An Honest Man Can Feel No Pleasure...

Monday, December 11, 2006 the exercise of power over his fellow citizens.

--Thomas Jefferson, in a letter he wrote to John Melish (a friend and early American cartographer)

I love the quote, which is extremely relevant in today's circumstances. This idea from the true American revolutionary is the foundation of a good President's mindset. Leadership is not about the exertion of power.

However, the quote is all the more relevant given the death of Chilean dictator Augusto Pinochet, who clearly derived intense pleasure from the exercise of power. Some statistics, nay, evidence of brutal exercises of power over one's fellow citizens includes:

  • Overthrowing a Democratically-elected government in a violent military coup;

  • 17 years in power, unchecked;

  • $28 million of the Peoples' money hidden in personal accounts;

  • Approximately 3,200 people killed or "made to disappear;"

  • Thousands more tortured, detained illegitimately, or exhiled;

Just to name a few. Even the Wikipedia entry on him is less than flattering.

There is a burgeoning discussion of this dictator-cum-corpse in Mike's Neighborhood to go check out as well.

But what really gets me are the loads of Pinochet apologists. There is a swell of bloggers and opinion editors willing to excuse this brutal dictator because of the strength of the Chilean economy that he set up. Never would I expect, though, an NPR affiliate to be among the list of the apologists.

Sure, they list a string of atrocities. But the title of the piece is "Pinochet's Economic Legacy." Not "One More Dead Bastard" or "Good Riddance to a Brutal Dictator" but "Every Cloud Has A Silver Lining [followed by much hand-wringing and meek shrugs]." The article also has lovely musings like:

  • Many have criticized his brutal regime, but he leaves behind a tremendously successful economic legacy [emphasis added]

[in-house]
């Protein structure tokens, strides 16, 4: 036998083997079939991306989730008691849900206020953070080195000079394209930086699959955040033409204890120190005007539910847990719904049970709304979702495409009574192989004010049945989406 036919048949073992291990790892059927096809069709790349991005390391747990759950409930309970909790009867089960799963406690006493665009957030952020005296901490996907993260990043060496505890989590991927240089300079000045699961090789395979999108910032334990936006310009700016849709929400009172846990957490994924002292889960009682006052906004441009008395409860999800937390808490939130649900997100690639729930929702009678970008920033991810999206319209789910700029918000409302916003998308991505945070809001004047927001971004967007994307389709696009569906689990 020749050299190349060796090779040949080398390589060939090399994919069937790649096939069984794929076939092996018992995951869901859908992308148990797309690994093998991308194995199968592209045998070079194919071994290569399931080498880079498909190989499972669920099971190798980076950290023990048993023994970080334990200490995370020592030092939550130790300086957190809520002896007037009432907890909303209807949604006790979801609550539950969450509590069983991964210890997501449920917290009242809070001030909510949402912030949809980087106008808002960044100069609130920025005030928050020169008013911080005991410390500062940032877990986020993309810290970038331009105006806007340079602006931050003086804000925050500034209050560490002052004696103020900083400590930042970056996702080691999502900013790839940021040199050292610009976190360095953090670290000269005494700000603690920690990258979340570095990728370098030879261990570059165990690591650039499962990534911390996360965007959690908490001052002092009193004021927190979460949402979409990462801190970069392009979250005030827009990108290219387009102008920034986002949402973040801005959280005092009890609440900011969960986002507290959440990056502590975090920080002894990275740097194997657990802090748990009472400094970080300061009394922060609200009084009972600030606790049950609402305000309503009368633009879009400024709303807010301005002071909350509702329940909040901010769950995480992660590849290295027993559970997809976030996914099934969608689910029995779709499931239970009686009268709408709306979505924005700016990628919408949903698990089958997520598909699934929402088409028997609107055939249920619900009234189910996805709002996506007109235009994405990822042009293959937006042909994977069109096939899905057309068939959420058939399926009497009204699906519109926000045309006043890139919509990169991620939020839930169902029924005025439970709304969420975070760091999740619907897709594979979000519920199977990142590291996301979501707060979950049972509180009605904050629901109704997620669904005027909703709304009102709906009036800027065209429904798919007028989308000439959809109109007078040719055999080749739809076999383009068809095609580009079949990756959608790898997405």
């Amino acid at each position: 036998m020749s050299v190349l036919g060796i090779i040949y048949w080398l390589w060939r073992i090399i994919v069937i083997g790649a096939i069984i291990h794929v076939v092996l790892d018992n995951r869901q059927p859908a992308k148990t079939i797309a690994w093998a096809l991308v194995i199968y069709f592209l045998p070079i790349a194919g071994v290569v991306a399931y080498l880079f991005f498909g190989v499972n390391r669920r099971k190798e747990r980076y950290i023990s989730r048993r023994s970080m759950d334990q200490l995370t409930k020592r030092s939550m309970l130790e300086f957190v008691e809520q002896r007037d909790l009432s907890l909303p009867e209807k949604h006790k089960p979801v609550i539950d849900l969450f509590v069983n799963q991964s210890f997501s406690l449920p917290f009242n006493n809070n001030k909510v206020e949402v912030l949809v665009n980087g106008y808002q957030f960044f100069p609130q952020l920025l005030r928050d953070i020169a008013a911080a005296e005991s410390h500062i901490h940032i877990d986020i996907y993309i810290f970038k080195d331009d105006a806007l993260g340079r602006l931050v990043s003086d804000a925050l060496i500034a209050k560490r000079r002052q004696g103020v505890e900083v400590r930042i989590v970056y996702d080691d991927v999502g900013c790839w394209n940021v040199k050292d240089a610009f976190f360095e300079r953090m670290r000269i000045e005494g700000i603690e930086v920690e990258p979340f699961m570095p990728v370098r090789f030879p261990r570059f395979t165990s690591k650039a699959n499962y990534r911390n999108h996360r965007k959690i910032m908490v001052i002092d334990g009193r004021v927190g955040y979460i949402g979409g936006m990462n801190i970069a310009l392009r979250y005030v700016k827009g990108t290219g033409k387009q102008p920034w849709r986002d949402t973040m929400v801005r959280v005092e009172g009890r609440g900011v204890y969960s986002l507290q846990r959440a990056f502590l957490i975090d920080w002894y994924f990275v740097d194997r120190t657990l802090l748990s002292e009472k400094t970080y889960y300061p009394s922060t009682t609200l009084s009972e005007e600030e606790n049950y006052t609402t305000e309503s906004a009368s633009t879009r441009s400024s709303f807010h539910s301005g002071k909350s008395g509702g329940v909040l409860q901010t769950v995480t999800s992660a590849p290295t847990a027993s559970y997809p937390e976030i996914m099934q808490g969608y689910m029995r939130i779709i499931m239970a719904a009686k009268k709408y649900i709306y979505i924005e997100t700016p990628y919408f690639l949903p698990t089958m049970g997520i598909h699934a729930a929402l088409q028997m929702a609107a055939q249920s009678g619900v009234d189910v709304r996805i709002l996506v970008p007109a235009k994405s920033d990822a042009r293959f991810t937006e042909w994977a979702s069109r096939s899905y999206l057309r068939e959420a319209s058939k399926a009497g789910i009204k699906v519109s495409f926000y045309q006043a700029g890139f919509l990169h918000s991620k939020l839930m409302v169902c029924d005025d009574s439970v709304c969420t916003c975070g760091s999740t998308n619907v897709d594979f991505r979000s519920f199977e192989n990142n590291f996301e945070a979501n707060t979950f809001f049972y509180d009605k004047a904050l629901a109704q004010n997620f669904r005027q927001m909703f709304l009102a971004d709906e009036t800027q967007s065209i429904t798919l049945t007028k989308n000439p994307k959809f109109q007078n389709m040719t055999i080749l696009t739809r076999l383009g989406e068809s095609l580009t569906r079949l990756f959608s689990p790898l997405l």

• Pinochet [violently] seized power [from a legitimately-elected government] in Chile in a 1973 coup. He then turned his country into a laboratory for free market reform [good for him!]

  • Even Pinochet's worst critics admit his economic model has been a success [worst critics??? What the heck have his best critics said??? That he was pretty cool??]

Chile's economy is strong. But to include in a vicious dictator's eulogy in an apologetic sort of "sure he was bad, but he did make one good policy" is to excuse the murder, torture, lies and corruption that were endemic to his regime.

Better to just say that's he's dead and be done, rather than candy-coat and excuse his crimes against humanity.


Pieralex,  3:25 PM  

Well, I say Cheers ! ( To the dictator's death ) And since his Regime was dark I will have a Michigan Nut Brown Ale ..

Smitty 3:42 PM  

Boy oh boy, that MBC Nut Brown is certainly a good beer...almost makes me want to forgive a brutal dictator his transgressions.

Mike 11:10 AM  

I'll join y'all in a toast to good beer and dead dictators.

(I'm easy that way.)

And thanks foer the shout-out, Smitty. T-Hous gave you & me one more today at LLPON.

Mike 11:11 AM  


And that TJ quote is a really good one. Nice catch, I've never seen it anywhere.

B Mac,  2:04 PM  

Jeez, I feel like you guys are being a little harsh... you kill a few thousand people for no good reason, and that somehow automatically qualifies you as a bad guy?

What about all the people he DIDN'T kill? After all, he could have had more killed. Doesn't he get any bonus points for limiting his pointless dissappearings?

Talk about "glass-is-half-empty"...

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